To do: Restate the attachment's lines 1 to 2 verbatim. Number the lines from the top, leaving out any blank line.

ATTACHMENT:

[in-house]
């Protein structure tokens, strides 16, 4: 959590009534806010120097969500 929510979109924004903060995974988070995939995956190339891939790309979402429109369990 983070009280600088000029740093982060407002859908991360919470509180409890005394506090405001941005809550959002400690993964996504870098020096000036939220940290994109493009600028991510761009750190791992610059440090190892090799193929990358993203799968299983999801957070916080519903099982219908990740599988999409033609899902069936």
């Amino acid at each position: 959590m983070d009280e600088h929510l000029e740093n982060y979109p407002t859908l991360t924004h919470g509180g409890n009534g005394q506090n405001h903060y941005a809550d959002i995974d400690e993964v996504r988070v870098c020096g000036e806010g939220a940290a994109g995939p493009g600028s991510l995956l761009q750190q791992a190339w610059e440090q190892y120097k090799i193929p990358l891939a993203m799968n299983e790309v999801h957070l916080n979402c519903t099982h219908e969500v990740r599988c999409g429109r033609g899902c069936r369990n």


[in-house]
């Protein structure tokens, strides 16, 4: 959590009534806010120097969500 929510979109924004903060995974988070995939995956190339891939790309979402429109369990 983070009280600088000029740093982060407002859908991360919470509180409890005394506090405001941005809550959002400690993964996504870098020096000036939220940290994109493009600028991510761009750190791992610059440090190892090799193929990358993203799968299983999801957070916080519903099982219908990740599988999409033609899902069936």